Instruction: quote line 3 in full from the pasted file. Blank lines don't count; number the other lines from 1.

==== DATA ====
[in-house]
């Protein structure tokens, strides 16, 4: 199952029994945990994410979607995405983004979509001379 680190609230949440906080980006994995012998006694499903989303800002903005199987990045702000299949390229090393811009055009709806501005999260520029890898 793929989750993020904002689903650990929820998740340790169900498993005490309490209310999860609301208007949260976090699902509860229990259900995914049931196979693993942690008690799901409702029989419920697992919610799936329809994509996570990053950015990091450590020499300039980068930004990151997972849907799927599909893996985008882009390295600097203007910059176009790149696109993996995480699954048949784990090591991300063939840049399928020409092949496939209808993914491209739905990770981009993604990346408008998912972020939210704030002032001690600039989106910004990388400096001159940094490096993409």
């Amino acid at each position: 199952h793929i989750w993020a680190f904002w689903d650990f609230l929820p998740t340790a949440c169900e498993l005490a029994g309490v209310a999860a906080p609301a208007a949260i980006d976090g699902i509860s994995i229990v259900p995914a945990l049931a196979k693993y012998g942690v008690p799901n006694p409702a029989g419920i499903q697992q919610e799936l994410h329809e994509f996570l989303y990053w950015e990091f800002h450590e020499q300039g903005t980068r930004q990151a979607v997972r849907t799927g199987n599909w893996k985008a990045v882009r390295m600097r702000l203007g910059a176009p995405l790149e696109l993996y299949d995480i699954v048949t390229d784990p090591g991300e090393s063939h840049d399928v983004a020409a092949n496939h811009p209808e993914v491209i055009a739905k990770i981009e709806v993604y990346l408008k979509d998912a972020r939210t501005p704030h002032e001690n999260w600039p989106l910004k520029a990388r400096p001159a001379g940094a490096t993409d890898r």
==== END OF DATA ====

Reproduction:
């Amino acid at each position: 199952h793929i989750w993020a680190f904002w689903d650990f609230l929820p998740t340790a949440c169900e498993l005490a029994g309490v209310a999860a906080p609301a208007a949260i980006d976090g699902i509860s994995i229990v259900p995914a945990l049931a196979k693993y012998g942690v008690p799901n006694p409702a029989g419920i499903q697992q919610e799936l994410h329809e994509f996570l989303y990053w950015e990091f800002h450590e020499q300039g903005t980068r930004q990151a979607v997972r849907t799927g199987n599909w893996k985008a990045v882009r390295m600097r702000l203007g910059a176009p995405l790149e696109l993996y299949d995480i699954v048949t390229d784990p090591g991300e090393s063939h840049d399928v983004a020409a092949n496939h811009p209808e993914v491209i055009a739905k990770i981009e709806v993604y990346l408008k979509d998912a972020r939210t501005p704030h002032e001690n999260w600039p989106l910004k520029a990388r400096p001159a001379g940094a490096t993409d890898r």